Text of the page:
The Houston Astros are doing a fine job defending their World Series title. The American League West division leaders are 52-28 with claims to being the best hitting and pitching team in baseball this season. As a team they are batting .264 — tied with the Boston Red Sox for best in the majors in 2018 — with a .771 OPS (third), creating runs at a rate 16 percent higher than average after accounting for league and park effects (116 wRC+). The New York Yankees are second-best at 14 percent. Houston’s starting rotation is the only one with a collective ERA under 3.00 this season and its bullpen is there, too, with a 2.70 ERA, the second-best among major league teams. Even its fielding is stellar, saving 25 runs through 80 games, the fifth-best mark in 2018.
It’s also possible the Astros win-loss record isn’t a true reflection of how good this team is. Based on their Pythagorean win percentage, which uses a team’s runs scored and allowed to derive how many games a team should win and lose, a team like Houston, which has 412 runs scored and 246 runs allowed, would be expected to have a 58-22 record, six more wins than they have heading into Tuesday night’s games. Take things a step further and use the Astros’ BaseRuns win percentage, a third-order winning percentage which takes into account a team’s performance without considering the sequencing to calculate expected runs scored and runs allowed, and Houston should be 54-26 based on its plus-166 run differential, which is also the best in baseball. The Boston Red Sox, by comparison, are second (plus-112) and the Yankees are third (plus-102), showing just how dominant the Astros have been in the early goings of 2018.
Run differential is simply the difference in runs scored versus runs allowed throughout the season. It’s not a perfect barometer of a team’s strength, but it does provide a good idea of which teams are winning decisively and which are squeaking by. And Houston, by outscoring opponents by over two runs a game, is on pace to be the most dominating team in since the introduction of the designated hitter in 1973. Since that time, no team has ever finished the season with a run differential per game higher than the 1998 New York Yankees, a team that averaged 1.91 runs more per game than their opponents. The 2001 Seattle Mariners (1.85) and 1995 Cleveland Indians (1.62) are second and third, respectively. If Houston can keep the momentum going, it will have accomplished something extraordinary.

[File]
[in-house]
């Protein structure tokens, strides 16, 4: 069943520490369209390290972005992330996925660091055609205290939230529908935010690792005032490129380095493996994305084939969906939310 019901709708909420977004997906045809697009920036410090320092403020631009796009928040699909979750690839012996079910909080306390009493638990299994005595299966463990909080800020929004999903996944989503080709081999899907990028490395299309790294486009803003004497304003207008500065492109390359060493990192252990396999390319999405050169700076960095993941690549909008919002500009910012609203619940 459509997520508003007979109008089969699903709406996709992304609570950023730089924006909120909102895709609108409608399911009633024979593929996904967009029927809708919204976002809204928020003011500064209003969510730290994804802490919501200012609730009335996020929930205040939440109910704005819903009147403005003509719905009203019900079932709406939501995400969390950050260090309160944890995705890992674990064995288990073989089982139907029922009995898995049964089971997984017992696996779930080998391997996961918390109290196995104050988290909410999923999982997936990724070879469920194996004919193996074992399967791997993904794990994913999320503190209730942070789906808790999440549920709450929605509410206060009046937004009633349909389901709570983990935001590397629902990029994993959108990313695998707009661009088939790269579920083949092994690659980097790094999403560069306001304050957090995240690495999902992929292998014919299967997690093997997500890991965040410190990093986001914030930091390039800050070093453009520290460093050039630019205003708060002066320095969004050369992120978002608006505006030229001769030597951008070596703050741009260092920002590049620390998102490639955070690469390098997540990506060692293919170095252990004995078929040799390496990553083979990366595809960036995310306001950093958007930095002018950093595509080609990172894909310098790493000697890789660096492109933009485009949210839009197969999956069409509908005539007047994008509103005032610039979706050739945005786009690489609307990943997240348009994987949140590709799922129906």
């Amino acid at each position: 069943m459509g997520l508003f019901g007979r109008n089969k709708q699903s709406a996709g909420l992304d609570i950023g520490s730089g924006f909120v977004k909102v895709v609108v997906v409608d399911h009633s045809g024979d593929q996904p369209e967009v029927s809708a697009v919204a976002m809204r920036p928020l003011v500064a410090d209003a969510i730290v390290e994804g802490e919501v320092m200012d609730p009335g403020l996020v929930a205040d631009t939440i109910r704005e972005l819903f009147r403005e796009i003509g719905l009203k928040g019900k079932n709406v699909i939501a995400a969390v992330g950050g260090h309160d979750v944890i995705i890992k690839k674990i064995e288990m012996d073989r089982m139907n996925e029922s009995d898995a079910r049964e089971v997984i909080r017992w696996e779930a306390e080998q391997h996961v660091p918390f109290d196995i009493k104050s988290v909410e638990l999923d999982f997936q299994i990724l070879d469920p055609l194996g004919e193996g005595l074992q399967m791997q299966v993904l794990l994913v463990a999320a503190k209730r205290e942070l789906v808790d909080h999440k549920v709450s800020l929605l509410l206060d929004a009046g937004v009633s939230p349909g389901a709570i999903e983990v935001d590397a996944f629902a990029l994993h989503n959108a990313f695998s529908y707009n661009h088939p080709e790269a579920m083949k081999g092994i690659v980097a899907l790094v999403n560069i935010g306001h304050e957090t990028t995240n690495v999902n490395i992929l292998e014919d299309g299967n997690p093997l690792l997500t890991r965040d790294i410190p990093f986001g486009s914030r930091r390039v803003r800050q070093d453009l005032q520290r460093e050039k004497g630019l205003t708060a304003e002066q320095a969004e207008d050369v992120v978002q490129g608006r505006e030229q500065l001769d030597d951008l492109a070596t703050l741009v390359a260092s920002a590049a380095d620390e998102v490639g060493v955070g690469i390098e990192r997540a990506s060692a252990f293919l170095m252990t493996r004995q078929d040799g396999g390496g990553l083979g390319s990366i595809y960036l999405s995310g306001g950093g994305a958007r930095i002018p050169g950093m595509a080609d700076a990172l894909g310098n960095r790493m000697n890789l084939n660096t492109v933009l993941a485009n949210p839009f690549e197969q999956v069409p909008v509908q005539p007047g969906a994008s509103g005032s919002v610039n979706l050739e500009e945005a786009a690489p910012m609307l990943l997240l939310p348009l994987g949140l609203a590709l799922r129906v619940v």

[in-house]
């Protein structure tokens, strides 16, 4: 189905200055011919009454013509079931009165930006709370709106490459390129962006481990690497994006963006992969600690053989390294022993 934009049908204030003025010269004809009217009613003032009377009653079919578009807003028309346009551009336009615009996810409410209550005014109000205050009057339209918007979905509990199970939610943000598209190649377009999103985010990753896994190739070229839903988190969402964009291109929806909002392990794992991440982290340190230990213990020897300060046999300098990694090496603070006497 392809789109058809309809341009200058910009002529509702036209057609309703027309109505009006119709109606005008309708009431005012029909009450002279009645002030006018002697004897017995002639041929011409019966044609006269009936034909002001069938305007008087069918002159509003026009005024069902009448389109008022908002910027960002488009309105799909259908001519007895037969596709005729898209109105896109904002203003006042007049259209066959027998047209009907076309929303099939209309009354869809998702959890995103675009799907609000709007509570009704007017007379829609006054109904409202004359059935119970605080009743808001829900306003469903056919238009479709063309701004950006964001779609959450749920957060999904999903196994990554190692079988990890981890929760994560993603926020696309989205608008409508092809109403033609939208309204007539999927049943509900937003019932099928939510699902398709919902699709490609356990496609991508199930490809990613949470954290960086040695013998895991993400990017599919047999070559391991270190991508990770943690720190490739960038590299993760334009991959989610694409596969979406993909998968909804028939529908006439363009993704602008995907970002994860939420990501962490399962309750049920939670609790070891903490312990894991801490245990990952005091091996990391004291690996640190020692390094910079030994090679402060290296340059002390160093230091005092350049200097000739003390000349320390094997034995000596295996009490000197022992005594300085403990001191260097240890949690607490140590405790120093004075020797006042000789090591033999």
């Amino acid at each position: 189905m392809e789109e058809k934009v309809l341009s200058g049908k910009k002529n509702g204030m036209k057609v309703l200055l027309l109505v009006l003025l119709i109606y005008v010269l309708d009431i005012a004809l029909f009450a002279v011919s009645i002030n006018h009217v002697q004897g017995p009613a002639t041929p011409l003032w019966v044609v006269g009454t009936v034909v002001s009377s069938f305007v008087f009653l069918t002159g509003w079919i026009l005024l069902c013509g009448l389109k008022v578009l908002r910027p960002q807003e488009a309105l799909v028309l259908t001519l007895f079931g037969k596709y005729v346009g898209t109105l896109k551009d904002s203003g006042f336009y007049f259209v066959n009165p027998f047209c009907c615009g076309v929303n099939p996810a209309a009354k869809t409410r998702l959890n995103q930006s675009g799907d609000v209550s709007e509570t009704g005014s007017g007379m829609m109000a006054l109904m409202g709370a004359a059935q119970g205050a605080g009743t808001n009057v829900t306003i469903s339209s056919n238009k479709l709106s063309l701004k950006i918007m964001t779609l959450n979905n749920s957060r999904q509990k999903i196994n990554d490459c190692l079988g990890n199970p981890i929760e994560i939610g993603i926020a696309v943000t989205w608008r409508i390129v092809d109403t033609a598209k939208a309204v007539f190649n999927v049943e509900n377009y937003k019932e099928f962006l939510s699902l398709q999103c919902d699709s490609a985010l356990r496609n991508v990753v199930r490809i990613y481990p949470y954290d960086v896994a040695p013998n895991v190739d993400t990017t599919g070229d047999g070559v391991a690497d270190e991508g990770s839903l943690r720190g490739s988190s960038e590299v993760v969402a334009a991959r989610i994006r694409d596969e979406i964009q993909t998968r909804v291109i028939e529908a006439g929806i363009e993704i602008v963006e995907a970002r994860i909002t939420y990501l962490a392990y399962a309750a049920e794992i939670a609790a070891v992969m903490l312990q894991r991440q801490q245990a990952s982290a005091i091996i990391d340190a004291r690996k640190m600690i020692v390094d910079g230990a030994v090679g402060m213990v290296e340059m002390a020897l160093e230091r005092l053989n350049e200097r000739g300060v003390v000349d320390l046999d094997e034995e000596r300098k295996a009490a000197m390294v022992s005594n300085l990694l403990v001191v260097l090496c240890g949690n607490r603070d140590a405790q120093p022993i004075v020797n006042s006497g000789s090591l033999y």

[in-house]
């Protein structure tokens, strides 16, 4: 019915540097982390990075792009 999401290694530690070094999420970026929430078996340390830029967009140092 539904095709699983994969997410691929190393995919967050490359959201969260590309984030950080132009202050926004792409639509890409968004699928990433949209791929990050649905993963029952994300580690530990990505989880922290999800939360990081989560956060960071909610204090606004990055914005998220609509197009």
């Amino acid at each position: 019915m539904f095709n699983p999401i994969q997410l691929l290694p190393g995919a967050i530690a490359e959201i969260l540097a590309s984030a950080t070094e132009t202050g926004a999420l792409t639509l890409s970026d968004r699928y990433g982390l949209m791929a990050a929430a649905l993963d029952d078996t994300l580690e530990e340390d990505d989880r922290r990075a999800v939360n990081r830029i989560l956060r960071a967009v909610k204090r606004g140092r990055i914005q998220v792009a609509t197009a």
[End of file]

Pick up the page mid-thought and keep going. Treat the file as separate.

And there is no reason to expect a slowdown anytime soon. Based on the team’s exit velocity and launch angle of balls put in play, the Astros are performing almost exactly as we would expect them to. Their expected batting average (.257) is not much lower than how they are actually performing at the plate (.264) and neither is their slugging percentage (.435 actual vs. 434 expected). Houston also doesn’t strike out often (20 percent, fourth-best) nor does it, as a team, chase many pitches out of the strike zone.
Second baseman Jose Altuve, the reigning AL MVP, leads the league in batting average (.343) with an .892 OPS, 55 percent higher than average after adjusting for league and park effects. His overall stats have taken a dip from last season, but based on his quality of contact and how hard he is hitting the ball, Altuve has room to improve. For example, players with his average exit velocity (88.6 mph) and launch angle (11 degrees) are expected to produce a slugging rate of .523, higher than Altuve’s actual rate of .491.
It’s unlikely the entire pitching staff can maintain its league-low 2.85 ERA, but even after adjusting that for league average results on balls in play and league average timing, also known as Fielding Independent Pitching, they would still have the lowest FIP in the majors this year (3.15), with an expected FIP — which replaces a pitcher’s home run total with an estimate of how many home runs they should have allowed given the number of fly balls they surrendered while assuming a league average home run to flyball percentage — not much higher (3.25). In other words, this is no fluke: Justin Verlander, Gerrit Cole, Lance McCullers Jr. and Charlie Morton are every bit as good as their stats say they are.
Verlander has been particularly good, and the rejuvenation of his four-seam fastball has been a key to his success. His vertical release point on the pitch is higher and, as a result, it is generating more vertical movement. His strike rate on the pitch this season is 76 percent and 42 percent of those are called strikes, both career highs.
He’s also using his fastball more aggressively — over 63 percent of his four-seam fastballs are in the strike zone, eclipsing his previous career high of 53 percent set last season.
As you can see, the Astros are good and look every bit the part of a champion capable of defending their crown. According to FanGraphs, Houston has a 26 percent chance to win the 2018 World Series, almost the double the estimate for the Yankees (15 percent) and significantly higher than the Cleveland Indians (11 percent) and Dodgers (11 percent). And with room to improve, those projections might be a bit low.